He doesn’t go along and graft a flower on every bush.

Or something?

Peace.

-Trident

Thanks for your response, and I get what you’re saying. But what I don’t understand is this: A child is conceived by rape. Had that rape not taken place, would that human being have never existed? That seems like the creation of a human being that God didn’t will to me.

Sorry I’m just trying to get my head around this one. :slight_smile:

Thanks for your response, and I get what you’re saying. But what I don’t understand is this: A child is conceived by rape. Had that rape not taken place, would that human being have never existed? That seems like the creation of a human being that God didn’t will to me.

Sorry I’m just trying to get my head around this one.

But then, couldn’t we say that of ANY time a child is conceived? Even a married couple who become pregnant as a result of deciding to have sex one night: there was nothing to stop them from deciding to simply not to have sex that night, in which case their child would also not be conceived.

It seems that it just comes down in the end to God’s decision to have human beings procreate in this way. It means that every new human being is really a result of the decisions made by that previous generation, whether those decisions were good or bad. It would seem that only Jesus’s conception was as a direct result of God’s intervention.

Even the conception of Mary, which was so integral to God’s plan for salvation, would not have happened if Anne and Joachim had had different plans that night. It would seem that God (who of course foresaw every person who would ever be created) takes every human being and weaves them into His plan to bring about good, regardless of how that person was conceived.

It really does stagger the mind to think about how much power God has put into the hands of humanity, really.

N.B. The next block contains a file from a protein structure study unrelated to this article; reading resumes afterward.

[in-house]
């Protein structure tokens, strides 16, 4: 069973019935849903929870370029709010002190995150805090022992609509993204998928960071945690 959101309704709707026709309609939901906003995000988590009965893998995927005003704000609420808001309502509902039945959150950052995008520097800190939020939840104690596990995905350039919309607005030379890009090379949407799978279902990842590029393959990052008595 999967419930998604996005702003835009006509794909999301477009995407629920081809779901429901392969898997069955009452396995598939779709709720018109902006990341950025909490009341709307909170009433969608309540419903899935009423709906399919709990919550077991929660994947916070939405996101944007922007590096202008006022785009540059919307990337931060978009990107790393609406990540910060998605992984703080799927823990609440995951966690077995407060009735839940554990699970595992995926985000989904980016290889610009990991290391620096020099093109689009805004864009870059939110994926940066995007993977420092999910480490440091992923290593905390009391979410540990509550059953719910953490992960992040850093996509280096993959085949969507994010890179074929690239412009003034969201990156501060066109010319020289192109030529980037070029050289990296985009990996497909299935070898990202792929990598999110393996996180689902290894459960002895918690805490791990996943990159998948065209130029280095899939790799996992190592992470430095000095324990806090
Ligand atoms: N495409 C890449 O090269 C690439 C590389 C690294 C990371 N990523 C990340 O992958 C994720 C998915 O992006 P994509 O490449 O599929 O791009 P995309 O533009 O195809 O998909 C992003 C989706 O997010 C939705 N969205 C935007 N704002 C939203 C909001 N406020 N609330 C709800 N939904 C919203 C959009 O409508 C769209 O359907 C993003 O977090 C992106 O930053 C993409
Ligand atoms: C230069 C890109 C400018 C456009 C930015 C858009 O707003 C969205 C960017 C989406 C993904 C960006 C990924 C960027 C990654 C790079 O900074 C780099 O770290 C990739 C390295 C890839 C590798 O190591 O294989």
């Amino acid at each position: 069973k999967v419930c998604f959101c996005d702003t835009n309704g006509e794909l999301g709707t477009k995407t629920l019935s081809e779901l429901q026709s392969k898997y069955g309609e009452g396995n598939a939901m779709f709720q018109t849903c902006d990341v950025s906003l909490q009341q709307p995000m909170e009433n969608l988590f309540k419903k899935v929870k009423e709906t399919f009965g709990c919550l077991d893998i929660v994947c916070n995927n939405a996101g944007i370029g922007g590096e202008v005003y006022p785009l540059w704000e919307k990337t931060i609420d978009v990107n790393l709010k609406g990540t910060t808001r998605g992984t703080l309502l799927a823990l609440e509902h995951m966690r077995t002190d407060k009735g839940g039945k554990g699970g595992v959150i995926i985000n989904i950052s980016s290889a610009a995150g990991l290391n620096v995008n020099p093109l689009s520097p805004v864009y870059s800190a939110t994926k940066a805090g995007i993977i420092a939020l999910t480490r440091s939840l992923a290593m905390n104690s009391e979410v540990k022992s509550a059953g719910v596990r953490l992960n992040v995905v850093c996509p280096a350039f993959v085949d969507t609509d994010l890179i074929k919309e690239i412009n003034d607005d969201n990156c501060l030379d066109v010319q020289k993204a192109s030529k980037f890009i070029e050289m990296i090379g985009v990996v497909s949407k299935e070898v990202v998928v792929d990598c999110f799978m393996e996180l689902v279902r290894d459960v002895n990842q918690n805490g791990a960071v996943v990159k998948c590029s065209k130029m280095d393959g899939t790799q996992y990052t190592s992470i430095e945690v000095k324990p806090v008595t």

Correct.

And why is that a problem?

So the creation of a human being is something entirely up to the decisions of human beings? Can I therefore say to someone that God willed them into being? Can I say that God created them? Is the creation of a soul entirely connected with the creation of a human embryo at conception? Does the soul exist before the child is conceived, or is it created at that same moment?

I guess what is difficult for me is the whole thing about God wanting every child to exist, that each unique human being is a result of his willing us into being. But then there are children that he DIDN’T will? Confused.

Of course it is. Their decisions and biology.

It depends on what you mean when you assert this.

Yes

No, souls do not pre-exist. Humans are the union of body and soul.

The Church doesn’t teach that.

Perhaps you should look at the difference between God’s divine will and his permissive will.

Yeah I’m still not quite getting this, sorry. Thanks for your help. I guess I’m having trouble with the idea that God didn’t purposefully will and create each person and that the creation of human beings is more or less random and down to biological chance.
I kind of had it in my head that each human being was in God’s mind from the beginning of time, and each human being that is conceived is according to His will. Although I suppose where does that leave things like contraception etc. Wow God does give us a lot of responsibility. It’s just hard for me to accept that there are children who would have existed, would have lived and might have existed eternally in heaven, that do not now exist at all, and that there are other children who exist that God didn’t will to exist…

Every human being that will ever exist was in God’s mind from the beginning, and their existence is willed by Him. (Strictly speaking, He continuously wills us to exist at every moment or we would just cease to be.) But He has also willed that human conception generally take place according to natural processes and laws, and He provides a soul whenever a child is so conceived. That results in some conceptions happening under circumstances He forbids morally (but still allows to happen, physically) – but that doesn’t mean that God ends up creating souls that are a “surprise” He has not foreseen, nor that He foresees some souls that end up not coming into existence by circumstance.